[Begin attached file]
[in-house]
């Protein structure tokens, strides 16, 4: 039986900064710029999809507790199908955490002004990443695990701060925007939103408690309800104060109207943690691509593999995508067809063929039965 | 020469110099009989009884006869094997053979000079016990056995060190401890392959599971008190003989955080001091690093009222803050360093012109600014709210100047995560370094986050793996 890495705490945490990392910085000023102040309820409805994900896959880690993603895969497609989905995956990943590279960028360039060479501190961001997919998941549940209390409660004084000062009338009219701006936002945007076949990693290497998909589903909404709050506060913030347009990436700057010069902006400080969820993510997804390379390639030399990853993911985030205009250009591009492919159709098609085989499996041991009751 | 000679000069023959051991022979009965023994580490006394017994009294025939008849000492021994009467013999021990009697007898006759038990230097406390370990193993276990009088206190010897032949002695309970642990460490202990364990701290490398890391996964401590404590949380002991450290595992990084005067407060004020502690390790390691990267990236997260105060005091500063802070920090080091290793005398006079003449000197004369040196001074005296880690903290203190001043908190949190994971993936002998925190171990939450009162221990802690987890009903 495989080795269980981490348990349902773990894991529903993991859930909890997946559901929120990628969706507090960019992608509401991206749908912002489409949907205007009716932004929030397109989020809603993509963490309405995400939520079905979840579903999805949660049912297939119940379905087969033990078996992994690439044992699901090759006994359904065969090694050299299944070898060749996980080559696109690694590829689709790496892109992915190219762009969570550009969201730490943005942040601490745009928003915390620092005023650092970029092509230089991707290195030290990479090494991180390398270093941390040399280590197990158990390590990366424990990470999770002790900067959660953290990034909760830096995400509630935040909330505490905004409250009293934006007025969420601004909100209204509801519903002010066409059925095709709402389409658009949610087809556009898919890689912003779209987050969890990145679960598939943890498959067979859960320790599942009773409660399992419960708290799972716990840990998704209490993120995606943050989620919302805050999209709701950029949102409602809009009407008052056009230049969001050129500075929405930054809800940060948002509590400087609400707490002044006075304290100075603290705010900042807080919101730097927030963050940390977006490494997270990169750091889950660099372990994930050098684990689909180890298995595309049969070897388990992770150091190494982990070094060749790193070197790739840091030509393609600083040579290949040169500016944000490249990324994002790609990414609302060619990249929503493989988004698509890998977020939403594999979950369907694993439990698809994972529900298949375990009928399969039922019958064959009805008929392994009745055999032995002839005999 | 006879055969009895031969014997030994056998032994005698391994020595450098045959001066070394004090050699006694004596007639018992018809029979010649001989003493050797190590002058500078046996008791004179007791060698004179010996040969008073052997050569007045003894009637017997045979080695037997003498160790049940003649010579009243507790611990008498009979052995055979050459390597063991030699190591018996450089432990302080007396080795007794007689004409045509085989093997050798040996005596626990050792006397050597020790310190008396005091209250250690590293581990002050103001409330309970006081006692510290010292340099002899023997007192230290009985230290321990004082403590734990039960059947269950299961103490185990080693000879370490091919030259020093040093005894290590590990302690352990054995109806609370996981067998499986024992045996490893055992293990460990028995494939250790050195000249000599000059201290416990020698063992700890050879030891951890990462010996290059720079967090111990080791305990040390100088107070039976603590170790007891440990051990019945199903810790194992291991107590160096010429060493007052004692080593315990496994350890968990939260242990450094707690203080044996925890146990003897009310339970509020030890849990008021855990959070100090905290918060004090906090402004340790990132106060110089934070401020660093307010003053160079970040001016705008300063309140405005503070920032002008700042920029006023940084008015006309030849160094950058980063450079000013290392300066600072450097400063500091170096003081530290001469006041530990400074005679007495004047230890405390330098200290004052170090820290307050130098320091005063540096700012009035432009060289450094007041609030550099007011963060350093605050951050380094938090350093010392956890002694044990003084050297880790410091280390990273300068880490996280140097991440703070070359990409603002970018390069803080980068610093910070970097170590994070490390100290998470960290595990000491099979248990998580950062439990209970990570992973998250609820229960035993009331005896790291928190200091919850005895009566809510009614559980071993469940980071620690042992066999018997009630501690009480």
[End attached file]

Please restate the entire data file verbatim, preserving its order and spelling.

[in-house]
């Protein structure tokens, strides 16, 4: 039986900064710029999809507790199908955490002004990443695990701060925007939103408690309800104060109207943690691509593999995508067809063929039965 | 020469110099009989009884006869094997053979000079016990056995060190401890392959599971008190003989955080001091690093009222803050360093012109600014709210100047995560370094986050793996 890495705490945490990392910085000023102040309820409805994900896959880690993603895969497609989905995956990943590279960028360039060479501190961001997919998941549940209390409660004084000062009338009219701006936002945007076949990693290497998909589903909404709050506060913030347009990436700057010069902006400080969820993510997804390379390639030399990853993911985030205009250009591009492919159709098609085989499996041991009751 | 000679000069023959051991022979009965023994580490006394017994009294025939008849000492021994009467013999021990009697007898006759038990230097406390370990193993276990009088206190010897032949002695309970642990460490202990364990701290490398890391996964401590404590949380002991450290595992990084005067407060004020502690390790390691990267990236997260105060005091500063802070920090080091290793005398006079003449000197004369040196001074005296880690903290203190001043908190949190994971993936002998925190171990939450009162221990802690987890009903 495989080795269980981490348990349902773990894991529903993991859930909890997946559901929120990628969706507090960019992608509401991206749908912002489409949907205007009716932004929030397109989020809603993509963490309405995400939520079905979840579903999805949660049912297939119940379905087969033990078996992994690439044992699901090759006994359904065969090694050299299944070898060749996980080559696109690694590829689709790496892109992915190219762009969570550009969201730490943005942040601490745009928003915390620092005023650092970029092509230089991707290195030290990479090494991180390398270093941390040399280590197990158990390590990366424990990470999770002790900067959660953290990034909760830096995400509630935040909330505490905004409250009293934006007025969420601004909100209204509801519903002010066409059925095709709402389409658009949610087809556009898919890689912003779209987050969890990145679960598939943890498959067979859960320790599942009773409660399992419960708290799972716990840990998704209490993120995606943050989620919302805050999209709701950029949102409602809009009407008052056009230049969001050129500075929405930054809800940060948002509590400087609400707490002044006075304290100075603290705010900042807080919101730097927030963050940390977006490494997270990169750091889950660099372990994930050098684990689909180890298995595309049969070897388990992770150091190494982990070094060749790193070197790739840091030509393609600083040579290949040169500016944000490249990324994002790609990414609302060619990249929503493989988004698509890998977020939403594999979950369907694993439990698809994972529900298949375990009928399969039922019958064959009805008929392994009745055999032995002839005999 | 006879055969009895031969014997030994056998032994005698391994020595450098045959001066070394004090050699006694004596007639018992018809029979010649001989003493050797190590002058500078046996008791004179007791060698004179010996040969008073052997050569007045003894009637017997045979080695037997003498160790049940003649010579009243507790611990008498009979052995055979050459390597063991030699190591018996450089432990302080007396080795007794007689004409045509085989093997050798040996005596626990050792006397050597020790310190008396005091209250250690590293581990002050103001409330309970006081006692510290010292340099002899023997007192230290009985230290321990004082403590734990039960059947269950299961103490185990080693000879370490091919030259020093040093005894290590590990302690352990054995109806609370996981067998499986024992045996490893055992293990460990028995494939250790050195000249000599000059201290416990020698063992700890050879030891951890990462010996290059720079967090111990080791305990040390100088107070039976603590170790007891440990051990019945199903810790194992291991107590160096010429060493007052004692080593315990496994350890968990939260242990450094707690203080044996925890146990003897009310339970509020030890849990008021855990959070100090905290918060004090906090402004340790990132106060110089934070401020660093307010003053160079970040001016705008300063309140405005503070920032002008700042920029006023940084008015006309030849160094950058980063450079000013290392300066600072450097400063500091170096003081530290001469006041530990400074005679007495004047230890405390330098200290004052170090820290307050130098320091005063540096700012009035432009060289450094007041609030550099007011963060350093605050951050380094938090350093010392956890002694044990003084050297880790410091280390990273300068880490996280140097991440703070070359990409603002970018390069803080980068610093910070970097170590994070490390100290998470960290595990000491099979248990998580950062439990209970990570992973998250609820229960035993009331005896790291928190200091919850005895009566809510009614559980071993469940980071620690042992066999018997009630501690009480």